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February 19, 2012 Leave a comment Go to comments

I mentioned a week ago that I had just downloaded and begun reading Donovan Hohn’s Moby-Duck: The True Story of 28,800 Bath Toys Lost at Sea and of the Beachcombers, Oceanographers, Environmentalists, and Fools, Including the Author, Who Went in Search of Them. Janet Maslin’s weekday NYT review, which appeared a year ago this week, got me interested. The Sunday review by Elizabeth Royte two weeks later inspired me to download and read the free opening portion. But I wasn’t inspired to read further at the time. I simply added the title to my list of books to go back to some day.

Three months ago, Maslin placed Moby-Duck on her list of ten recommended books for 2011, re-kindling my interest. I re-read the reviews last weekend and took the plunge. Here, for instance, is a portion of Royte’s enthusiastic review:

“Hast seen the white whale?” a Melville-loving officer aboard a research vessel asks Donovan Hohn, in his dazzling “Moby-Duck,” whenever they pass in the ship’s corridor.

“Hast seen the yellow duck?” Hohn cheerfully responds.

The answer is always no, but this hardly dampens Hohn’s enthusiasm for his Moby — a load of bath toys that plummeted off a storm-wracked container ship in the northern Pacific in 1992. The maritime misfortune was exciting for beachcombers, who would find the toys on North American coastlines for years to come, and it provided data for scientists who study ocean currents. It also spurred the map-loving Hohn, a dozen years on, to give up his Manhattan teaching gig and embark upon what could have been a fairly straightforward investigation. Where did the ducks come from, where did they drift, and why?

… The duck’s world is large, it turns out, and the desire to chart it puts Hohn on seagoing vessels of varying sizes and seaworthiness with captains courageous and cranky. … As the ducks drift, so drifts Hohn, from the China-based toy industry to the depths of polymer chemistry; from a history of childhood to Sesame Street’s “Rubber Duckie” and the role of animals in art; from early Arctic exploration to modern maritime disasters and the study of hydrography. Hohn is game to learn as much as he can, and his scholarship is impressive. But his real interests are far more abstract: the nature of quests, the line between fable and fact, the distinction between the natural and the man-made worlds, and the impossibility of fully understanding one’s place — to say nothing of a toy duck’s — in relation to the universe.


“Moby-Duck” succeeds as harebrained adventure, as a cautionary environmental tale, as a deconstruction of consumer demand, and as a meditation on wilderness and imagination. Hohn moves easily between the micro and the macro, weaving personal histories into science and industry as he roams. … Hohn seems to have it all: deep intelligence, a strikingly original voice, humility and a hunger to suss out everything a yellow duck may literally or metaphorically touch. Naturally, he can’t, but the chase is, after all, the thing.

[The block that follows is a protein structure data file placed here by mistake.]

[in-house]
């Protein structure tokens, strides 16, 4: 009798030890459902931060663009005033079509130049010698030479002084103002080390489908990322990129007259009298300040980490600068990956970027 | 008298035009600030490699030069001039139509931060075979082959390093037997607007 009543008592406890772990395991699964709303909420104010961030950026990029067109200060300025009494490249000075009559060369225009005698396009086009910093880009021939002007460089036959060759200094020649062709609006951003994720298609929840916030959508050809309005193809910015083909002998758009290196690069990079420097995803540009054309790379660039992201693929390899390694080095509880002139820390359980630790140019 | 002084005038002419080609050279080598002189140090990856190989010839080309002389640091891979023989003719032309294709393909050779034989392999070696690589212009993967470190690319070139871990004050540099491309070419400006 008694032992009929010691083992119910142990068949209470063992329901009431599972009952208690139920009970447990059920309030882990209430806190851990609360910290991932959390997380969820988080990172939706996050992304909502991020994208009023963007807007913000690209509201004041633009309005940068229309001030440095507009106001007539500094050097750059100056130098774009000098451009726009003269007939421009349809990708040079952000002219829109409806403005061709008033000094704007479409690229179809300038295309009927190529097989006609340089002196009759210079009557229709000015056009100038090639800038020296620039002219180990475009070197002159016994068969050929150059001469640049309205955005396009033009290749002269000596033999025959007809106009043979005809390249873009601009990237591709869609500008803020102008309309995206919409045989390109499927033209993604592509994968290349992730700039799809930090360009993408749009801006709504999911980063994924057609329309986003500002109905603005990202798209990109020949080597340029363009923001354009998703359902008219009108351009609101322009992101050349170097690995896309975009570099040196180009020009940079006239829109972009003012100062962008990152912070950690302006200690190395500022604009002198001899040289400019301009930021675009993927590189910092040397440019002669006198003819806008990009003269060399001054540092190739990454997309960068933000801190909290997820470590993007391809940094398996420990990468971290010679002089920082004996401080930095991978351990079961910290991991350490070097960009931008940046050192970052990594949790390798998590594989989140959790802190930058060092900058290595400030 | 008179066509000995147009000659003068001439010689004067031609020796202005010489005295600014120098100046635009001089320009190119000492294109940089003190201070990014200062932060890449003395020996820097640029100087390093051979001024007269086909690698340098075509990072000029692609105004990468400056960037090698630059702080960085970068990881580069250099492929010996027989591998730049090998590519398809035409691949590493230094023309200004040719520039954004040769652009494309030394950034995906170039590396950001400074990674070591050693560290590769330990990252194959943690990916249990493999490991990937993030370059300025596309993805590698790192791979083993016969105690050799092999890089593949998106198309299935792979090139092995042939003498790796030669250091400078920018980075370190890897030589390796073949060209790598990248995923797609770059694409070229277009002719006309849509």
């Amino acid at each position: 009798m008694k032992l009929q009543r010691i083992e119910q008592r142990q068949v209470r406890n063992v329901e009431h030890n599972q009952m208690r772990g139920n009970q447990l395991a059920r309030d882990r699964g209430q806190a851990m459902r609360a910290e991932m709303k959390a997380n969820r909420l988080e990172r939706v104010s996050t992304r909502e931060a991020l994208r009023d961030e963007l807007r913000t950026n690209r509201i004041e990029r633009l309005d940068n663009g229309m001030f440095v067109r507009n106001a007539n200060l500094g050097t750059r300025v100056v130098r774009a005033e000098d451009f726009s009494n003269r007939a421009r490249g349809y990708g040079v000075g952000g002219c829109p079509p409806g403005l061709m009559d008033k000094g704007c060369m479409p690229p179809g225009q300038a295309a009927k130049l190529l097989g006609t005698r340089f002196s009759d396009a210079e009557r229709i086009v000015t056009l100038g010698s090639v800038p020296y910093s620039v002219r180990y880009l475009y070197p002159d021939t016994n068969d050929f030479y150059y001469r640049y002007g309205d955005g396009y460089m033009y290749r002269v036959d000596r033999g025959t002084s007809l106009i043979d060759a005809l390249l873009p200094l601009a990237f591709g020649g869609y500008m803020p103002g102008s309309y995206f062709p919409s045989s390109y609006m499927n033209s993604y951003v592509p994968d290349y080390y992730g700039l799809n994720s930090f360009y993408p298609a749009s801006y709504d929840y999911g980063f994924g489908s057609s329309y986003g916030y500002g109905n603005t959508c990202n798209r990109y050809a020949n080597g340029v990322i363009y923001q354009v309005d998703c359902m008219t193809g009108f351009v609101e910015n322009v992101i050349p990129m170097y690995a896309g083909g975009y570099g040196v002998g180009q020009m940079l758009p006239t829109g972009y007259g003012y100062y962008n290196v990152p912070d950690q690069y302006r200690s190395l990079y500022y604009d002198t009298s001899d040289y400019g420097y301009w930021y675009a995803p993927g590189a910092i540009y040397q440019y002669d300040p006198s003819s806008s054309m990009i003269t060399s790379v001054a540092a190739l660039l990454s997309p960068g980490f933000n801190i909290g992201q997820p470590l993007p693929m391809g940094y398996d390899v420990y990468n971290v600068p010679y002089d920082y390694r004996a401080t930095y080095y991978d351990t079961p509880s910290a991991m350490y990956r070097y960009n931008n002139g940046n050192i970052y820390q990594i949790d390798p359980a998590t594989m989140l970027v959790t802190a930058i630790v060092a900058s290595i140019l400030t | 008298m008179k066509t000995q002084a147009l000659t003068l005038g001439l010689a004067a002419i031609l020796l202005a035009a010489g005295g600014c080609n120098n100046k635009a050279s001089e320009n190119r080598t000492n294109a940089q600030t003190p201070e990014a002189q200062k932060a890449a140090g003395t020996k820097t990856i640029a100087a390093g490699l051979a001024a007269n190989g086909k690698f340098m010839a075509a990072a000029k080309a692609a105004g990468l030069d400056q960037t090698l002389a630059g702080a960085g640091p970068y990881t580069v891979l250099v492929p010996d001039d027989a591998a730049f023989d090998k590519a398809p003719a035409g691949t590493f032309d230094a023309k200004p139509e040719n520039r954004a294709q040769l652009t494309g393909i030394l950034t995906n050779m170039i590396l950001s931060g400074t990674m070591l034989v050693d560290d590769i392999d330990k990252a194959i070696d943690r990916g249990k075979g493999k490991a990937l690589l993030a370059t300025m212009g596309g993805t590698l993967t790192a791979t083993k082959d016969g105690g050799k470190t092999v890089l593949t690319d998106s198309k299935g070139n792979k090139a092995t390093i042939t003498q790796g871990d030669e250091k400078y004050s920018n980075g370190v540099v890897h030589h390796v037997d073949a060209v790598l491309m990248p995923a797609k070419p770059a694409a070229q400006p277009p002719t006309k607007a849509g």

Sounds great. But Hohn’s deep intelligence and strikingly original voice have eluded me. Through the first fourth or so of the book, I considered abandoning ship. Friday night I read a big chunk, today another fourth, bringing me three-fourths of the way through, and now I’m committed to seeing the book to its conclusion.

The book is organized around a sequence of trips, each exploring some facet of beachcombing, garbage, the environment, plastics, manufacturing in China, container shipping. We’ve been to southern Alaska by Sitka, farther north Alaska along the Kenai Peninsula, south of Hawaii’s Big Island, Hong Kong and southeast China, a container ship sailing from Pusan to Seattle, and now an oceanographic cruise from Woods Hole to Greenland aboard a famous research vessel, the Knorr.

I have learned some interesting tidbits about ocean currents and weather, the risks of a career on container ships, though I hunger for more detail. It’s been fun to meet the characters Hohn sails with, though again I wish he told us more. I have come to appreciate the fascinating lives led by oceanographers — academic and non-academic. (Russ, you’ll have to tell me more. Are you fascinating too?) But when Hohn meditates on the deeper meaning of toys, or the sea, or whatever topic he probes in greater depth — or when he connects what he learns to his own life — I lose interest.

Back to the North Atlantic. I’m enjoying this part.

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